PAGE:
Tag Archives: David Benner

Influential Books: The Gift of “Self”

As Christians, we talk about knowing God. However, Christians have recognized over the years that profound knowledge of God is impossible without a deep awareness of oneself. Knowing your self and God’s purposes for you go hand in hand. Interestingly, the more like Christ you are, the more truly you are yourself. N.T. Wright calls this being genuinely human.

“You are called to be truly human, but it is nothing short of the life of God within you that enables you to be so, to be remade in God’s image.”

N.T. Wright, The Challenge of Easter
picture of book, the gift of being your self

David G. Benner makes a strong connection between our self-discovery and spirituality in his examination of Christian identity in the book, The Gift of Being Yourself. He asks us to uncover our true selves that spring from our individuality in Christ and exposes any fake selves we may be protecting. Benner dispels our self-delusions by demonstrating how self-awareness accomplishes our God-given vocations.

“God’s call to our fulfillment is therefore a call to take our place in His grand restoration agenda of making all things new in Christ.  Our vocation is grounded in the self that from eternity God has willed that we be.  Our calling is to become that self and then to serve God and our fellow human beings in the particular ways that will represent the fulfillment of that self.  Our identity is not simply a possession.  It is a calling” (p. 105).

On being loved as a sinner

“Some Christians base their identity on being a sinner. I think they have it wrong—or only half right. You are not simply a sinner; you are a deeply loved sinner. And there is all the difference in the world between the two” (p. 64)

“Real knowing of ourselves can only occur after we are convinced that we are deeply loved precisely as we are” (p. 65).

“Focusing on sins leads to what Dallas Willard describes as the gospel of sin management — a resolve to avoid sin and strategies to deal with guilt when this inevitably proves unsuccessful. But Christian spiritual transformation is much more radical than sin avoidance. And the knowing of self that is required for such transformation is much deeper” (p. 65).

On spiritual transformation

“Christian spirituality involves a transformation of the self that occurs only when God and self are both deeply known. Both, therefore, have an important place in Christian spirituality. There is no deep knowing of God without a deep knowing of self, and no deep knowing of self without a deep knowing of God” (p. 20).

“Deep knowing of God and deep knowing of self always develop interactively. The result is the authentic transformation of the self that is a the core of Christian spirituality” (p. 30).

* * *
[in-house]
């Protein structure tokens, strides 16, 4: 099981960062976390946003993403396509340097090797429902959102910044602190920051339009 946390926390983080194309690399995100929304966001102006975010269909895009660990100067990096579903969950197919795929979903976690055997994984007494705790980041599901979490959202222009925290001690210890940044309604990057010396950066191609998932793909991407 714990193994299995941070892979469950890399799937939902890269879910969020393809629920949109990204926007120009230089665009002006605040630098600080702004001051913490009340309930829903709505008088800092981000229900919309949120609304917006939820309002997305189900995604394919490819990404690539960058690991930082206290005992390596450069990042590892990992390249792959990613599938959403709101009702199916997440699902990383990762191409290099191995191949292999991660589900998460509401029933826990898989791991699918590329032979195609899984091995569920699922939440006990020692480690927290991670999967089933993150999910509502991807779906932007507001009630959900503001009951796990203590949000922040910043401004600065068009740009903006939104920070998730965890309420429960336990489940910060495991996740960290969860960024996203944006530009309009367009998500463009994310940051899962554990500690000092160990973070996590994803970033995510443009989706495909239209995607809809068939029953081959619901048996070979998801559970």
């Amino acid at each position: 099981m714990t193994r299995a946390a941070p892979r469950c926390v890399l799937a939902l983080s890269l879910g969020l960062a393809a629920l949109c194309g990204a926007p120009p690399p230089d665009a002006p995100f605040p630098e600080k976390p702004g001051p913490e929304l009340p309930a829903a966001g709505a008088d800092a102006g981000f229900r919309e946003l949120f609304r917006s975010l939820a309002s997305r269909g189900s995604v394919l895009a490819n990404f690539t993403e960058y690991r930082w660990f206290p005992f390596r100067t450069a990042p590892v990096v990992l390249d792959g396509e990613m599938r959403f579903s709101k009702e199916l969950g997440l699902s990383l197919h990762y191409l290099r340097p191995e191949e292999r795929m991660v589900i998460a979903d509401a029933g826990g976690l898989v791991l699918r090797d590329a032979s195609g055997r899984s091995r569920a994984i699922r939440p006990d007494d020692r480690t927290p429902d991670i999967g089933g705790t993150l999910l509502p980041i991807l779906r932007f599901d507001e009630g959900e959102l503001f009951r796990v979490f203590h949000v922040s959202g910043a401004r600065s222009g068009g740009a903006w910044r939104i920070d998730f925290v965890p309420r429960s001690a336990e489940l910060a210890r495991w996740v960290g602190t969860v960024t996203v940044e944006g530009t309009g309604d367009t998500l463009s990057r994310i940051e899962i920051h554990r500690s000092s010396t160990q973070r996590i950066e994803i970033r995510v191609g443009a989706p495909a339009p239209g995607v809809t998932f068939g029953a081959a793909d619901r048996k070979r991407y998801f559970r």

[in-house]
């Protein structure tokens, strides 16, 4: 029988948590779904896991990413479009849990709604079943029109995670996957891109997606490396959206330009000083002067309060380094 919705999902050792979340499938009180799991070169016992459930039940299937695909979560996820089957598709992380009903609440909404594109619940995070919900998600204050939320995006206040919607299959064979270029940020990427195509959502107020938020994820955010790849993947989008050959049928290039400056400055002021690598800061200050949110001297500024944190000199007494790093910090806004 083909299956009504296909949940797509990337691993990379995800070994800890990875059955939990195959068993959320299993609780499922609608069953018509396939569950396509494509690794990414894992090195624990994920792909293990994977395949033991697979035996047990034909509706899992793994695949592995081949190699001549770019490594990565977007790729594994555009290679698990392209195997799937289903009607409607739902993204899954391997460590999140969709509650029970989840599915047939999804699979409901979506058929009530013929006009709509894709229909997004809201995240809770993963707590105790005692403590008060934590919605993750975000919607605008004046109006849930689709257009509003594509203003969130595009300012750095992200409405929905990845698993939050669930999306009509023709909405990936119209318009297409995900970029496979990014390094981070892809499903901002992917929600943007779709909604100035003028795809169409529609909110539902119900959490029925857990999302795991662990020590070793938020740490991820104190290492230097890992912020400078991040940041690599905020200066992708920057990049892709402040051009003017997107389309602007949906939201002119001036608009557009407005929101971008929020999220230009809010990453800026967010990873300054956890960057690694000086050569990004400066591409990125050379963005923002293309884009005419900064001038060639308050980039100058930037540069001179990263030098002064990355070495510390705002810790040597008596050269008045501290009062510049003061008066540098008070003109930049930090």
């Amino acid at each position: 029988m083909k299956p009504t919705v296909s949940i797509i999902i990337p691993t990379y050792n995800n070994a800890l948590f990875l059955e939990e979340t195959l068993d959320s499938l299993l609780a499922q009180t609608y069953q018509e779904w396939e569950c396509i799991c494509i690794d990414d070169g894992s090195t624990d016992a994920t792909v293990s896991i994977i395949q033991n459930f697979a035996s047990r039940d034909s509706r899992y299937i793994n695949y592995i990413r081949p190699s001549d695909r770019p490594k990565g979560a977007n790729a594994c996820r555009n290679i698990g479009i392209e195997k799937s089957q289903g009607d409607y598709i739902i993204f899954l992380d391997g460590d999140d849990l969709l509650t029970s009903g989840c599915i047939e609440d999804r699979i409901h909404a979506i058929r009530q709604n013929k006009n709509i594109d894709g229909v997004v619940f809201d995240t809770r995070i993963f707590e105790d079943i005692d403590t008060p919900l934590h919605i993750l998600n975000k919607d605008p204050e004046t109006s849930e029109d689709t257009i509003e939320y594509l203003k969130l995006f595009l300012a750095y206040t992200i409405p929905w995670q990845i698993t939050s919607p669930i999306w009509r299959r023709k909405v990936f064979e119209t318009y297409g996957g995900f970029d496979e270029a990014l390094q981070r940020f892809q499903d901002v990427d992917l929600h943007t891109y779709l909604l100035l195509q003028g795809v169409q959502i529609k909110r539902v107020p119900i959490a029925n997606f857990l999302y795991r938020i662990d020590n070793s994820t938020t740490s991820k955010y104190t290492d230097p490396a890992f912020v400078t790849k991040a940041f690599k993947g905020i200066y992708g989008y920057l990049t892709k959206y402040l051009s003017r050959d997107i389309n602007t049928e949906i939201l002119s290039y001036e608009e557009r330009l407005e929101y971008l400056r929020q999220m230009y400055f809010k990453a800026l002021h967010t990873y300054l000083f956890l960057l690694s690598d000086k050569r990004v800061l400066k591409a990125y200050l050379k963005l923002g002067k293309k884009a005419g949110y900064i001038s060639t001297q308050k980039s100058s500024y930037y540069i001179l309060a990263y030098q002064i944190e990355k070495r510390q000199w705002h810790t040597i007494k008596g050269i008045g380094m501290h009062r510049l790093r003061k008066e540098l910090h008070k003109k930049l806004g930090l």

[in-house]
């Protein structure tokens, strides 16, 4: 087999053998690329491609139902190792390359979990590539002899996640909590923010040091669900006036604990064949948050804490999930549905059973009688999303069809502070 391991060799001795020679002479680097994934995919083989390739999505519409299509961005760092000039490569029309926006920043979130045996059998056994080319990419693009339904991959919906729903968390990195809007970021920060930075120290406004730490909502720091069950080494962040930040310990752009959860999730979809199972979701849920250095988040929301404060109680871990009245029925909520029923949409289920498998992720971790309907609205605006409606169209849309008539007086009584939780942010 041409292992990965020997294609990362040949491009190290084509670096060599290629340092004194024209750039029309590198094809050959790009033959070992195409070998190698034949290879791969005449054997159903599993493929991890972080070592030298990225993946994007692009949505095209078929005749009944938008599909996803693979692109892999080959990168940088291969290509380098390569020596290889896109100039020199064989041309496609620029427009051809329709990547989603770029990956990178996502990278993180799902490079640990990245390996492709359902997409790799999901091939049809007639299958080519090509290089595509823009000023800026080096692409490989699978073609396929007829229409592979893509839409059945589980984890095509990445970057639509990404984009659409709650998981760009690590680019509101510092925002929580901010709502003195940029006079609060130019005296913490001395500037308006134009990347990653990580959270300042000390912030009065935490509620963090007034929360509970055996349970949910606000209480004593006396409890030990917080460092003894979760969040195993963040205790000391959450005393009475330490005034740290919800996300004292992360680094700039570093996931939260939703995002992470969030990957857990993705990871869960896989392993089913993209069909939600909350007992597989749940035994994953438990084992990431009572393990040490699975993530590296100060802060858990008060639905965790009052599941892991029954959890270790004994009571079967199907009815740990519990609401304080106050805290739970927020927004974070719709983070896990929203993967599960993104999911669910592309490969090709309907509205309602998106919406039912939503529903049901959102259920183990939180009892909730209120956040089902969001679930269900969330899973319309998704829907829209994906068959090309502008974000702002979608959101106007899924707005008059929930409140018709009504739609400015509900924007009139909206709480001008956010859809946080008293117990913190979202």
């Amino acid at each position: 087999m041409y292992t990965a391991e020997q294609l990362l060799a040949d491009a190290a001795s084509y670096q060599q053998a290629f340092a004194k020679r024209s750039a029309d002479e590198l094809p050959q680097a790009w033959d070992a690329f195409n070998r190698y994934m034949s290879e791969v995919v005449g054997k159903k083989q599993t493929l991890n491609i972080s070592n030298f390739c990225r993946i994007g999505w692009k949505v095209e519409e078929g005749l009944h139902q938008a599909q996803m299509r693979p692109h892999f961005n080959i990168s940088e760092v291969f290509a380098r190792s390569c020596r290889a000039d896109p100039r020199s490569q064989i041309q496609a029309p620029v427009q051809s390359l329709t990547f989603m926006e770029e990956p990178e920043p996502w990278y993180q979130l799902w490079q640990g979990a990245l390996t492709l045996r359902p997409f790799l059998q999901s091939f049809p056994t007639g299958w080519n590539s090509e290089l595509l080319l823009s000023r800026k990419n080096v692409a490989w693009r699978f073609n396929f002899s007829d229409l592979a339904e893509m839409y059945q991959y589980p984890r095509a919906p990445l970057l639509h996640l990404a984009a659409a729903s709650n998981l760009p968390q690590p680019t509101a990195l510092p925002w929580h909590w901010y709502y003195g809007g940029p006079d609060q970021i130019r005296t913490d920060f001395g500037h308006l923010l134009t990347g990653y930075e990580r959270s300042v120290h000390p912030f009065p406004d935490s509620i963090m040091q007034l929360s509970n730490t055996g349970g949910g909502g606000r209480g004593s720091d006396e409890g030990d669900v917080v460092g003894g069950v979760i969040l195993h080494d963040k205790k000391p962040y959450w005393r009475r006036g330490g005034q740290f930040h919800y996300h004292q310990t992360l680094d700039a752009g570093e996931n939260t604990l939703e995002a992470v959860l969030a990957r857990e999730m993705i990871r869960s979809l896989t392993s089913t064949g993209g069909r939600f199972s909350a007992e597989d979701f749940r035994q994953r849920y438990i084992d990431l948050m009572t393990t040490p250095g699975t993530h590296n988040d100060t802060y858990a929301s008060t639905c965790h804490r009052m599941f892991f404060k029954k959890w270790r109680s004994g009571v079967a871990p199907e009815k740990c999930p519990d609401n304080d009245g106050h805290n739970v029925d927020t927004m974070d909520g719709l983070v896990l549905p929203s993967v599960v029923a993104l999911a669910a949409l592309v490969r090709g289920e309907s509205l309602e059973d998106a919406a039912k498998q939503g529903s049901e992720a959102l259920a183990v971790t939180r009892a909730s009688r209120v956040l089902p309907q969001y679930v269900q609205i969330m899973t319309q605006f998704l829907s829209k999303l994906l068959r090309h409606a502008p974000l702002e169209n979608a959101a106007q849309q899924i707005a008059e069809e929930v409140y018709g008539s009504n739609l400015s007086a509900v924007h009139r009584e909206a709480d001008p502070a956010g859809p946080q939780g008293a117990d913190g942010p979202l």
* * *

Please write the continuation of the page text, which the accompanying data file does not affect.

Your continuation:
“Spiritual transformation involves the purification of sight. Jesus said that if our eye is healthy, our whole body will be full of light (Luke 11:34). We have to learn to see—and accept—what is really there. Stripping away our illusions is part of this process, as it reorients us toward reality. To see God as God is—not as who we want God to be—requires that we see our self as we actually are. For the same cloud of illusions obscures our view of both God and ourselves” (p. 63).

On vocation

“Our vocation is always a response to a Divine call to take our place in the kingdom of God. Our vocation is a call to serve God and our fellow humans in the distinctive way that fits the shape of our being. In one way or another, Christian calling will always involve the care of God’s creation and people. This realigns us to the created world and to our neighbor, moving us from self-centered exploitation to self-sacrificing service and stewardship” (p. 97).

“Too often we think of God’s call (or our vocation) solely in terms of what we do. People speak of being called to the ministry or feeling called to work in healthcare or teaching. However, while doing will always be involved, vocation is much more than our occupation. It is the face of Christ we are called from eternity to show to the world. It is who we are called to be” (p. 101)

“God’s will for us is that we live out the harmonious expression of our gifts, temperament, passions and vocation in truthful dependence on God. Nothing less than this is worthy of being called our true self. Nothing less than this will lead to our deepest fulfillment” (p. 103).

A Hymn of Praise

O Lord, I would delight in thee,
and on thy care depend;
to thee in every trouble flee,
my best, my only friend.

When all created streams are dried,
thy fulness is the same:
may I with this be satisfied,
and glory in thy name.

No good in creatures can be found
but may be found in thee;
I must have all things and abound,
while God is God to me.

He that has made my heaven secure
will here all good provide;
while Christ is rich can I be poor?
What can I want beside?

O Lord, I cast my care on thee;
I triumph and adore;
henceforth my great concern shall be
to love and please thee more.

John Ryland 1777

Reference: Benner, D. G. (2004). The Gift of Being Yourself: The Sacred Call to Self-Discovery. United States: InterVarsity Press.

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